the Truely ‘Good News’

Good news everyone, we’re probably living in the most peaceful time period in human history, and we’re continuing to improve the world in for enormous numbers of people at an ever accelerating pace.

26 Charts and Maps that Show the World is Getting Much, Much Better, by Dylan Matthews.

GOOD NEWS: 14 Reasons 2014 May Be the Best Year Ever … by John Green.

A History of Violence by Steven Pinker.

Our world in data so many good things are improving, taken as a whole pretty much everything is improving everywhere for almost everyone—which is not to say we can’t do better or shouldn’t work harder or don’t have a long way to go.

  • child morality is one of my favorite to point to, because I don’t think anyone can genuinely argue that a severe reduction in the number of children who die in birth or in early age isn’t progress

Global economic inequality

Are we facing the end of the world? The Big Questions, BBC One

People argue about whether or not the world is going to end, either for religious reasons (a rapture or whatever), but I think the truth is no one can really know. I don’t think there is any justifiable way to think that the species will go extinct any time soon, but I do think it’s reasonable to be concerned that the our impact on the world could make things very bad/difficult for ourselves. But I don’t think anyone can really know that yet. There are good reasons to be concerned, and good reasons to be optimistic.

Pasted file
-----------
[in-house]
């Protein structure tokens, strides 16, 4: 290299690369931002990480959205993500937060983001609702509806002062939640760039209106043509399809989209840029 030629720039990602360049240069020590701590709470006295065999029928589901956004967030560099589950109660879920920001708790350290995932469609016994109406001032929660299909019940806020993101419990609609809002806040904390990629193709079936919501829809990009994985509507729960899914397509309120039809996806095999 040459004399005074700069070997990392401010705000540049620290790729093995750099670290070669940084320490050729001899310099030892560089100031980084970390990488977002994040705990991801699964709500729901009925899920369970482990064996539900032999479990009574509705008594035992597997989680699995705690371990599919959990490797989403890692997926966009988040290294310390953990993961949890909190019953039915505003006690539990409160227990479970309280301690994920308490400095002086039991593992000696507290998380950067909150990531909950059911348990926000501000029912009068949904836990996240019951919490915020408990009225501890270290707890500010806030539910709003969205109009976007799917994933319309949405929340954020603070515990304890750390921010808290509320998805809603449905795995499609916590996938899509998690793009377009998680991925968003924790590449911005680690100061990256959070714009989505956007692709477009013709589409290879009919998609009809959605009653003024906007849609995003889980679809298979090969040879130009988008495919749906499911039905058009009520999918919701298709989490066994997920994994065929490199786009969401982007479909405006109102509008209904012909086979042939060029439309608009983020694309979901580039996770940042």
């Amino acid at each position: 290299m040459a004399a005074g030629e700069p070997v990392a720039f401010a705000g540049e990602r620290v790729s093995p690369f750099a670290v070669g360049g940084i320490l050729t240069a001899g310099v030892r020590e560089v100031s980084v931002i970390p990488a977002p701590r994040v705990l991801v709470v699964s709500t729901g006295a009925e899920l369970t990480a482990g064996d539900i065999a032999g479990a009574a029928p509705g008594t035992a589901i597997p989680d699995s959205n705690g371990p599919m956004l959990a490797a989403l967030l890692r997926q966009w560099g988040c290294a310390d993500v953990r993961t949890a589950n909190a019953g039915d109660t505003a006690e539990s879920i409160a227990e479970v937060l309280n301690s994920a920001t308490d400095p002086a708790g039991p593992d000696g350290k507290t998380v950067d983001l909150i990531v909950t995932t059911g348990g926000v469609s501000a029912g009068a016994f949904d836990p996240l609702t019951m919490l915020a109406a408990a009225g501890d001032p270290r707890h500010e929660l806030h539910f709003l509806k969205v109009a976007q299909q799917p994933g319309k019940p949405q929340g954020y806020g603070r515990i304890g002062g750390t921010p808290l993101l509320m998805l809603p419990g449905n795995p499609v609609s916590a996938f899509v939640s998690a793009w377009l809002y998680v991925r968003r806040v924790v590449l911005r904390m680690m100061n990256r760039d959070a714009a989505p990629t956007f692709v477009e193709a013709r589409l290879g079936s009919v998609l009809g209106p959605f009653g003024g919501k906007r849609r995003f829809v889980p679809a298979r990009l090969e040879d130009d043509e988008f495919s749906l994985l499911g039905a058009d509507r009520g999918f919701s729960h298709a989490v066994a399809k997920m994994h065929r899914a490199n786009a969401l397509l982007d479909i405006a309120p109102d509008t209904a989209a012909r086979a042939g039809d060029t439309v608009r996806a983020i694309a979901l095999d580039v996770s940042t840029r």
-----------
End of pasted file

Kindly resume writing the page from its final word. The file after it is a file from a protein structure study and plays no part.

I think the biggest hurdle we face as a species is actually religion. Belief in an “end times” of any sort undermines efforts to address concerns about the future wellbeing of our species & the planet, and according to Gallup, about a third of Americans believe the bible is literally true, according to Pew, about 40% of American Christians believe Jesus is coming back to end the world by 2050. This is a very big problem.

I recently came across a Bertrand Russell quote that has some interesting relevance to this:

  • Belief in God and a future life makes it possible to go through life with less of stoic courage than is needed by skeptics. A great many young people lose faith in these dogmas at an age at which despair is easy, and thus have to face a much more intense unhappiness than that which falls to the lot of those who have never had a religious upbringing. Christianity offers reasons for not fearing death or the universe, and in so doing it fails to teach adequately the virtue of courage. The craving for religious faith being largely an outcome of fear, the advocates of faith tend to think that certain kinds of fear are not to be deprecated. In this, to my mind, they are gravely mistaken. To allow oneself to entertain pleasant beliefs as a means of avoiding fear is not to live in the best way. In so far as religion makes its appeal to fear, it is lowering to human dignity.
    • p. 107, Education and the Social Order (1932)

Why 2017 Was the Best Year in Human History, by Nicholas Kristof for the NYT